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Brantley doing his best with bats

Brantley doing his best with Blue Jays hitters

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Mickey Brantley doesn't need to tune in to the radio call-in shows to know he's not the most popular person among Blue Jays fans.

Toronto's hitting coach has witnessed firsthand how the Jays' offense quickly has gone from much hyped to mediocre, slipping to the lower rungs of the American League along the way. It doesn't matter how much time Brantley has spent working with Toronto's injury-riddled roster, he understands his job potentially may be at stake when the season ends.

So, with no assurance yet from general manager J.P. Ricciardi, Brantley is waiting -- much like those fans calling for his removal -- to find out if the Blue Jays plan on moving in a different direction. For now, all the 46-year-old coach can do is shrug his shoulders when it comes to his future with Toronto.

"That's baseball," Brantley said this week. "When things go bad, you don't blame the players. It's usually the coaches or the manager or the GM. That's part of the game. We'll see how the chips fall. I've worked hard. Obviously we didn't reach our expectations this year."

Not only did the Blue Jays not reach their offensive expectations, the club has fallen drastically short of its production from last season. Toronto's showing at the plate in 2006 prompted the club to promote this year's lineup as a prolific run-scoring product.

"You can't predict baseball," Brantley said.

It's hard to fault the Jays for having such optimism, though.

Last year, Toronto's lineup, which is nearly the same this season, ranked second in the league in slugging percentage (.463), third in average (.284) and fourth in home runs (199) and on-base percentage (.348). Toronto's projected lineup for this season included four players who hit .300 or better a year ago.

"We're not the team we were last year," Ricciardi said. "We had a good year last year. We had a really good year, winning 87 games, and we're not the same team right now. Any time you don't live up to what your expectations are, you're open to criticism."

The criticism has been out in force.

Through 133 games this season, the Blue Jays rank eighth in the American League in homers (134), ninth in slugging percentage (.419), 10th in RBIs (578), 12th in average (.257), on-base percentage (.324) and runs (601), and 13th in hits (1,166). Never mind the pile of injuries that have taken a toll on Toronto, Brantley believes some of the problems have stemmed from the high hopes the hitters had for this year.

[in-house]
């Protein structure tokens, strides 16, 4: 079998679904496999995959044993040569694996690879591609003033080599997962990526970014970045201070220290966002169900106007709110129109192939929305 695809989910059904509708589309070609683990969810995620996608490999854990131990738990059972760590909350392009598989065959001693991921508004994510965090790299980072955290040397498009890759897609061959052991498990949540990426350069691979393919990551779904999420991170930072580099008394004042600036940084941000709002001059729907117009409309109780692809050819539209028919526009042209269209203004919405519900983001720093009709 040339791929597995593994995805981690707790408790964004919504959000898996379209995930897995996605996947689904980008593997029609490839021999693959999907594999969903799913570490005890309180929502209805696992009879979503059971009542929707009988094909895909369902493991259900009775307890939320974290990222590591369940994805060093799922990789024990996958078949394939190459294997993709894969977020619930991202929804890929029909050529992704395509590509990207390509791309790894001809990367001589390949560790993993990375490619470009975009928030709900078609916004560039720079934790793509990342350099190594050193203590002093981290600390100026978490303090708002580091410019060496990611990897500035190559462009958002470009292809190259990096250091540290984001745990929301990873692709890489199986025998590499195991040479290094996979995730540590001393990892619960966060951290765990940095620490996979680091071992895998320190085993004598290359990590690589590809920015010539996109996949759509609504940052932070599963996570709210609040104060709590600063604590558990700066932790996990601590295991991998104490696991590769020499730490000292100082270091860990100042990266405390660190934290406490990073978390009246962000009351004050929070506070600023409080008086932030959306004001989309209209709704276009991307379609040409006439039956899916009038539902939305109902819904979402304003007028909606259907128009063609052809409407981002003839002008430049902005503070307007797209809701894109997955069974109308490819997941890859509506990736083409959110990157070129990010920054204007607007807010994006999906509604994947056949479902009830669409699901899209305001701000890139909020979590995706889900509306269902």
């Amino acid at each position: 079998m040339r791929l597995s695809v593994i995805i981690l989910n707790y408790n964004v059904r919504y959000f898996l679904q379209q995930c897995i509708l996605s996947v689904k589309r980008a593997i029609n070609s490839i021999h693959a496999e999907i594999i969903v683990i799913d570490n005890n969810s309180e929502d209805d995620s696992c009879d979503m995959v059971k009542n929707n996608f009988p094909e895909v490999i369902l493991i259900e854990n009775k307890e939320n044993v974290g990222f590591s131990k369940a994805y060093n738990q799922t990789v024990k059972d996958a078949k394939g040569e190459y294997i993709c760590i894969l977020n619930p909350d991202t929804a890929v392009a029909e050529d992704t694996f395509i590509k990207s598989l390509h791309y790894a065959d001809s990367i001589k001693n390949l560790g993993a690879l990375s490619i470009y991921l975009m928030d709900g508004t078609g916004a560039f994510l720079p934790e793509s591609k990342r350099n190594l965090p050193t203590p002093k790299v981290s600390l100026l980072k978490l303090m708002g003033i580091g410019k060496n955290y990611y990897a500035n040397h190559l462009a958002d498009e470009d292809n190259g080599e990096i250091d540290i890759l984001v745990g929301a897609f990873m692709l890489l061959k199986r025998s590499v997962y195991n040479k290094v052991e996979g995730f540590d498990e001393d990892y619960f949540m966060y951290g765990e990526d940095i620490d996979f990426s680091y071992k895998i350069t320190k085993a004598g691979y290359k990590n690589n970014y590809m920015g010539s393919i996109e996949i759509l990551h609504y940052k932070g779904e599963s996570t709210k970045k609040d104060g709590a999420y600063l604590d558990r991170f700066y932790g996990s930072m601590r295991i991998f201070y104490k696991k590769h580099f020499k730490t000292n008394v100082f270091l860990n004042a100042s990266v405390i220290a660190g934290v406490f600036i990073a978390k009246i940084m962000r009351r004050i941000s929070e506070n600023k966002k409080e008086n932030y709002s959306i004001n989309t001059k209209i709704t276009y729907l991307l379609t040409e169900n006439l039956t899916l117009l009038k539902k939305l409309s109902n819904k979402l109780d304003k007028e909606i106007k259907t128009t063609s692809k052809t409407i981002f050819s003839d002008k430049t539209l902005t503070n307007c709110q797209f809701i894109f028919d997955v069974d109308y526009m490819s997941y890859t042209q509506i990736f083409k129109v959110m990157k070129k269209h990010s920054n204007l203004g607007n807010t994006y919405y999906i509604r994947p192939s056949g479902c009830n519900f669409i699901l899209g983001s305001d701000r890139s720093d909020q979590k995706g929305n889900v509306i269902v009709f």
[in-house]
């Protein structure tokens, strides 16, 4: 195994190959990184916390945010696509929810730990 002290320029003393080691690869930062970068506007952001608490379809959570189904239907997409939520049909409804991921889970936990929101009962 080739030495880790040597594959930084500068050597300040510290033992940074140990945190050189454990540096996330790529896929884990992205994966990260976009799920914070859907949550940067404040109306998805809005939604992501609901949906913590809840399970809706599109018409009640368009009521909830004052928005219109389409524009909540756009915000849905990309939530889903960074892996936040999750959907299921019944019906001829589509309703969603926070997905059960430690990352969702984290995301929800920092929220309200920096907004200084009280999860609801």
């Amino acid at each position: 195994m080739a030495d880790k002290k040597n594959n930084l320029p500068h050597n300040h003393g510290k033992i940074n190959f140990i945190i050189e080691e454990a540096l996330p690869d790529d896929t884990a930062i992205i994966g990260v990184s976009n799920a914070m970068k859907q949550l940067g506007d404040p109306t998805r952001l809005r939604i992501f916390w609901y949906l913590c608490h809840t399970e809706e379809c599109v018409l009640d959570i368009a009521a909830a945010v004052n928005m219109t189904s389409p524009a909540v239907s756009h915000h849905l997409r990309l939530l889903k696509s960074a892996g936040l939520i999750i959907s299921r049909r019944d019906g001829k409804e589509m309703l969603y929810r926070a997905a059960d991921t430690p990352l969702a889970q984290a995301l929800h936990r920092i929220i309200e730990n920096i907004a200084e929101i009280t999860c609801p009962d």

"There's always a mental aspect to it," Brantley said. "We're coming off a very good year last year offensively. I think that has something to do with it, in terms of guys having high expectations. They know where they were last year, and they wanted to try to make those numbers better."

As much as Brantley tries to downplay the injury woes, Toronto's lineup has had a wide variety of ongoing issues that have contributed to the offensive slide.


"All I know is the guy works [hard]. It's the same guy from when they were hitting last year, you know?"
-- Toronto manager John Gibbons

Third baseman Troy Glaus has been in and out of the order all season with a left foot injury. Left fielder Reed Johnson missed three months with a back injury, center fielder Vernon Wells has dealt with a nagging shoulder issue, and catcher Gregg Zaun and first baseman Lyle Overbay each broke their right hand earlier in the year.

"Injuries have played a role," Brantley said. "It's tough to play the game at 100 percent, and when you're not 100 percent, it's very hard to trust what you're doing."

Like Toronto's players, Brantley isn't willing to use the injuries as an excuse.

Instead, the Blue Jays hitting coach cites the lineup's subpar performance in run-scoring opportunities. Through Wednesday, Toronto ranks 10th in the AL with a .270 average with runners in scoring position and 13th in the league with a .223 mark with RISP and two outs.

"There's no question that we've tried to do too much in situational hitting," Brantley said. "When guys are on the bases, we try to go for all of it instead of just taking what the pitcher is giving you. That's a big, big problem with our offense this year."

Then again, Brantley is the one in the batting cage or on the field offering tips and instructions for the Jays' hitters. Considering Brantley filled the same role during last season's success, Toronto manager John Gibbons isn't about to blame the coach for this year's problems.

That doesn't mean Gibbons doesn't understand why Brantley -- Toronto's hitting coach since Mike Barnett was dismissed in April 2005 -- has become a popular target for disgruntled fans.

"All I know is the guy works [hard]," Gibbons said. "It's the same guy from when they were hitting last year, you know? When that happens, people rave about you. I get criticized all the time.

"When the pitching struggles, [pitching coach Brad Arnsberg] is going to get it. If the team struggles, I'm going to get it and J.P. is going to get it. It just goes with the territory."

So does the question of job security.

"Mickey is a very good hitting guy, and we're not hitting," Ricciardi said. "I know no one's more frustrated than he is. It's not because he's not attempting to do things; it's just we're not hitting.

"That doesn't mean he's a bad hitting coach. At some point, you turn the page on the season and say, 'Let's get going for next year.'"

Brantley is waiting to find out if he'll be a part of that.

Jordan Bastian is a reporter for MLB.com. This story was not subject to the approval of Major League Baseball or its clubs.

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